The convoy fired rounds into nearby buildings and also directed fire across neighboring fields, seemingly at targets off camera, but the lone Ukrainian tank remained hidden as it continued to pound the invaders with shells, ultimately destroying two vehicles.

Fantastic drone footage has emerged showing the remarkable courage and tactics of a single Ukrainian tank, which successfully ambushed a whole column of Russian armoured vehicles

Fantastic drone footage has emerged showing the remarkable courage and tactics of a single Ukrainian tank, which successfully ambushed a whole column of Russian armoured vehicles

The convoy fired rounds into nearby buildings and also directed fire across neighbouring fields, seemingly at targets off camera, but the lone Ukrainian tank remained hidden as it continued to pound the invaders with shells, ultimately destroying two vehicles

The convoy fired rounds into nearby buildings and also directed fire across neighbouring fields, seemingly at targets off camera, but the lone Ukrainian tank remained hidden as it continued to pound the invaders with shells, ultimately destroying two vehicles

The Ukrainian T-64 tank managed to operate incredibly effectively against the Russian armour, despite the considerable discrepancy in their technology (a T-64 is seen firing during a military drill for Ukrainian soldiers at the training centre of Ukrainian Ground Forces near Rivne, Ukraine, February 16, 2022)

The Ukrainian T-64 tank managed to operate incredibly effectively against the Russian armour, despite the considerable discrepancy in their technology (a T-64 is seen firing during a military drill for Ukrainian soldiers at the training centre of Ukrainian Ground Forces near Rivne, Ukraine, February 16, 2022)

A Ukrainian service member walks next to a damaged Russian BTR-82, as Russia's attack on Ukraine continues, in the village of Nova Basan, Ukraine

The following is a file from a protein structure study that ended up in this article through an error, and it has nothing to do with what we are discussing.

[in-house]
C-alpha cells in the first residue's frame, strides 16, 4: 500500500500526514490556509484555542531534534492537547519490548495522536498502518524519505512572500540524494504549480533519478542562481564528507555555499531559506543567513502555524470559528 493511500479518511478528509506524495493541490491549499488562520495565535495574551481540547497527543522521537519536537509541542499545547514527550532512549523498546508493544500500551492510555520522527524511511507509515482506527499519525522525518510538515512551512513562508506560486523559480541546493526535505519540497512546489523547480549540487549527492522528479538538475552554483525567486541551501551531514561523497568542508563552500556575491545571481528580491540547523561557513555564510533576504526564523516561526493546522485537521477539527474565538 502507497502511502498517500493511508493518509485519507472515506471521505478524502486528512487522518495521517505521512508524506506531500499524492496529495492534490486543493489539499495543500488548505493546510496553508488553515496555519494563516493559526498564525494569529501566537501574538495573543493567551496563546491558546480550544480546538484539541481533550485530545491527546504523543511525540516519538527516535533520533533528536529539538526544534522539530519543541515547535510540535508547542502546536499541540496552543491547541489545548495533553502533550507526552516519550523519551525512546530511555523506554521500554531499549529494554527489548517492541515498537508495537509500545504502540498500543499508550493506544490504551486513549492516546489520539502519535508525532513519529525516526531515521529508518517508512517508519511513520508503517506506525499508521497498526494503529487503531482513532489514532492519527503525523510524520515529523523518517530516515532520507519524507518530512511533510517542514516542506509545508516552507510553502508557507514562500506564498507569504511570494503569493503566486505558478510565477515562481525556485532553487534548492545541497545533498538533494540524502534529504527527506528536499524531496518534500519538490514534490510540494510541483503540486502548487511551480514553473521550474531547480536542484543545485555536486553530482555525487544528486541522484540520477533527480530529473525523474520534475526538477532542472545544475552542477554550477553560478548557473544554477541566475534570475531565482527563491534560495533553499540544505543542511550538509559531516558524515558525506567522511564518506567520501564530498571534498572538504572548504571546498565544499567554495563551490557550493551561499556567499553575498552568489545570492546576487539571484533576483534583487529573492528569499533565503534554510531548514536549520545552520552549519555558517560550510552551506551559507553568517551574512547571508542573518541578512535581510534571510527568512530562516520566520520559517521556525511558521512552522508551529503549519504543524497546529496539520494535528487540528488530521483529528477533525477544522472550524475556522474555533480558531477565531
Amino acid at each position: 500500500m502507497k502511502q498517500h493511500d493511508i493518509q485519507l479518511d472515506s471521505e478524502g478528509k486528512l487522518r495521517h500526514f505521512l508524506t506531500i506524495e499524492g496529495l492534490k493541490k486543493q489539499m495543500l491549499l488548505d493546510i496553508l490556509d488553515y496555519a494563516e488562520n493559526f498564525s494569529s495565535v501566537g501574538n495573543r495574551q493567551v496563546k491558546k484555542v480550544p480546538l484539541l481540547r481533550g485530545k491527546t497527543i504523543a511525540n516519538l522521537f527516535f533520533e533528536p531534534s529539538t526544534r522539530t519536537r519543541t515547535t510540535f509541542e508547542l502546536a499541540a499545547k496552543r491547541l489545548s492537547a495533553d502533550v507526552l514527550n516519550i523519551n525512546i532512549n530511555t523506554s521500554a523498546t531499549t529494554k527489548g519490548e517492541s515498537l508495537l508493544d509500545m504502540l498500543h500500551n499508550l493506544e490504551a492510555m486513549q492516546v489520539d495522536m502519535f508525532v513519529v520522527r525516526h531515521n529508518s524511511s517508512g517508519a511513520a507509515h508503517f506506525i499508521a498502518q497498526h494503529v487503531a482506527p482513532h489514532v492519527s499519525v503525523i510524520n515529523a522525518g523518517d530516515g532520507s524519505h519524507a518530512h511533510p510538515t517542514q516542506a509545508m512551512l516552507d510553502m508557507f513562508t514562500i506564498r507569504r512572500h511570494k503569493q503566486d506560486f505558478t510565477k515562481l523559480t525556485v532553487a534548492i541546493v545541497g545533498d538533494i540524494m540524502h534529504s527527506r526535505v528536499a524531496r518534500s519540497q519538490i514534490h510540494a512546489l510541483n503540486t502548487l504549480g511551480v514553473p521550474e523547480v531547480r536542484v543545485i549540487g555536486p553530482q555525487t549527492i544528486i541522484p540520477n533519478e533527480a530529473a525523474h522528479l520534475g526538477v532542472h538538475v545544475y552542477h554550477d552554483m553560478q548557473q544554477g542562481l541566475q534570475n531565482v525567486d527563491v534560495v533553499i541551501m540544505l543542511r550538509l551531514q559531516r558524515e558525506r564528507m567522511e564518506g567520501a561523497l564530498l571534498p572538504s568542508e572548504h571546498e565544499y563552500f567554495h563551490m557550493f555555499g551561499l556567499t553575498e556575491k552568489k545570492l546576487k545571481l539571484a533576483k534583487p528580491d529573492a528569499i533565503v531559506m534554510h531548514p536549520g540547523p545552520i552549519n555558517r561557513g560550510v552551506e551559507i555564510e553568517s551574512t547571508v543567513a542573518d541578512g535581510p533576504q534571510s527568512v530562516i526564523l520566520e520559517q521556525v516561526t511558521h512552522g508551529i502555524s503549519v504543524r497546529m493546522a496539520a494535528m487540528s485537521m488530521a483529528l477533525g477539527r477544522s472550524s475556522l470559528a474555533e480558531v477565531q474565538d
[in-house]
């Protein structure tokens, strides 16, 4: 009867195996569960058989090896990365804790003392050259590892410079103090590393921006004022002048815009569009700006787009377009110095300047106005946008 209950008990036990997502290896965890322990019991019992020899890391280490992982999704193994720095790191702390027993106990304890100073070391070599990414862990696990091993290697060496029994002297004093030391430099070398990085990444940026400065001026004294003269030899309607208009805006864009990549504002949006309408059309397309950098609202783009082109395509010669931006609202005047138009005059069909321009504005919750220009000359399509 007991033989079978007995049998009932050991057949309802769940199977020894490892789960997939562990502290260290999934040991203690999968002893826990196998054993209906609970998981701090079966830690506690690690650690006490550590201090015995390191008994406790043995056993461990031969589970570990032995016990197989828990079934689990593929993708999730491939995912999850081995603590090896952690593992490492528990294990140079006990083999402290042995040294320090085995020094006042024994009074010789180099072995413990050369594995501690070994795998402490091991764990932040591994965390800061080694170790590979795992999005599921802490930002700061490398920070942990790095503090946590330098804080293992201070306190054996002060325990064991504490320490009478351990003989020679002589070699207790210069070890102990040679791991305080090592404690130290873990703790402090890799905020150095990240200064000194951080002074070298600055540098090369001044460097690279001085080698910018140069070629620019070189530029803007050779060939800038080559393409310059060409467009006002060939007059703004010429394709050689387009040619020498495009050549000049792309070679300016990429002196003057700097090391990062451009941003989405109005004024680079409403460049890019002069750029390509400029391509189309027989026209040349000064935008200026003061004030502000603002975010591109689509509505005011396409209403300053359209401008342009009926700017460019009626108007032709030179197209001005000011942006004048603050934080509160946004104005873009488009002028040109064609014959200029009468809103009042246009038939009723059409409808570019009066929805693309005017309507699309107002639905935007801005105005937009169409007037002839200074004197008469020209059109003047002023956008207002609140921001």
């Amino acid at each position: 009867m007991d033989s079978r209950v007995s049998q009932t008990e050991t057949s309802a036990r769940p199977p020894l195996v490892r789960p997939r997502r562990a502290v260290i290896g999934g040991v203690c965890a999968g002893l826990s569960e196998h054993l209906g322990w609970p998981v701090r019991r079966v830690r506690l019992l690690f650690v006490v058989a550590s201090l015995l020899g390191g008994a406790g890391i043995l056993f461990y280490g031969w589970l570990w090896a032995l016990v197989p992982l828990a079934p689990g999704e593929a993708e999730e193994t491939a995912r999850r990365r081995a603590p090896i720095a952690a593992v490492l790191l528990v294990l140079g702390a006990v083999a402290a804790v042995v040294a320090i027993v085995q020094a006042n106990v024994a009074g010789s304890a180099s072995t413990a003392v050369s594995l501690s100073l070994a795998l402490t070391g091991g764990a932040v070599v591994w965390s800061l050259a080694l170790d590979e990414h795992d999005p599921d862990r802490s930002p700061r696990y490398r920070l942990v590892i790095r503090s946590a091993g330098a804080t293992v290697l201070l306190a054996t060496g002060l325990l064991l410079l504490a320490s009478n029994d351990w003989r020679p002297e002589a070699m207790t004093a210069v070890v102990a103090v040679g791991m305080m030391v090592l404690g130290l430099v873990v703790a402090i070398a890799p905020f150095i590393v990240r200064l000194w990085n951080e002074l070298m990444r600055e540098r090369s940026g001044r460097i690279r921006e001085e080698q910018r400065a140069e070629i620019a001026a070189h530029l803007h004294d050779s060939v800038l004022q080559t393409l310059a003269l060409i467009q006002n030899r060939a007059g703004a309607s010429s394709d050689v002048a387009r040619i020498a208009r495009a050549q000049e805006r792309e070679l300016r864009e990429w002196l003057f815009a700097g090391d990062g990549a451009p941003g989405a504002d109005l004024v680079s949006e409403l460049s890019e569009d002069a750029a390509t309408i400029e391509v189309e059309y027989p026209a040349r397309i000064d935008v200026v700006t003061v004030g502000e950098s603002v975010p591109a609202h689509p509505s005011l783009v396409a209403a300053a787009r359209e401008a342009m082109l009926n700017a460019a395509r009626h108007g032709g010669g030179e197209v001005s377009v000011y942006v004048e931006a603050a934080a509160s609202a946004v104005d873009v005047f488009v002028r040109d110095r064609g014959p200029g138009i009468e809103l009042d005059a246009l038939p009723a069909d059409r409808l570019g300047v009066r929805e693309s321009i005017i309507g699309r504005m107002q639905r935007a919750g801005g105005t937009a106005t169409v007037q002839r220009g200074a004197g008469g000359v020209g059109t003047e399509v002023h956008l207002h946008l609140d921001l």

A Ukrainian service member walks next to a damaged Russian BTR-82, as Russia’s attack on Ukraine continues, in the village of Nova Basan, Ukraine

A local resident drives past a destroyed Russian armoured personal carrier, as Russia's attack on Ukraine continues, in the village of Nova Basan

A local resident drives past a destroyed Russian armoured personal carrier, as Russia’s attack on Ukraine continues, in the village of Nova Basan

Victims ‘blown up with a grenade’, a father shot dead in front of his 14-year-old son and troops who ‘executed all men under 50’: Horrifying details emerge of Russian atrocities in Bucha 

By Jack Newman and Chris Pleasance for MailOnline 

Charred body parts lay scattered over the streets of Bucha for days after a man was killed with a grenade, while men were stripped naked, tied up and summarily executed by Russians, traumatised civilians have revealed as vile stories emerge from the Ukrainian town.

Survivors from the month-long occupation of the town in Kyiv oblast have started to describe their gruesome treatment at the hands of Putin’s invading troops after area was liberated.

Mykola, a 53-year-old resident, spent a month hiding in the cold and dark cellar of his apartment building with his wife after witnessing callous executions on the streets of his hometown.

He told ABC that when the Russians arrived, they killed all men aged under 50 and then ordered him to bury his friends within 20 minutes. 

Two of his friends were shot in front of him and another was hit by a grenade, blowing his body to pieces, which lay untouched for days until Mykola was allowed to quickly gather his parts in a bag and bury them in a shallow grave to ward off the dogs. 

Vanya Skyba told The Economist how Russians rounded up a group of builders, ordered them to strip naked and lie face down on the floor while their bodies and phones were searched for evidence of military tattoos or anti-Russian sentiment.

One of the men was killed as an example to make the group talk, forcing one of the men to admit he had been a member of Ukraine’s territorial defence who had served in the Donbas, prompting the Kremlin thugs to execute him too.

The others were beaten and tortured until an order to kill was issued by a Russian saying: ‘F***ing do them in.’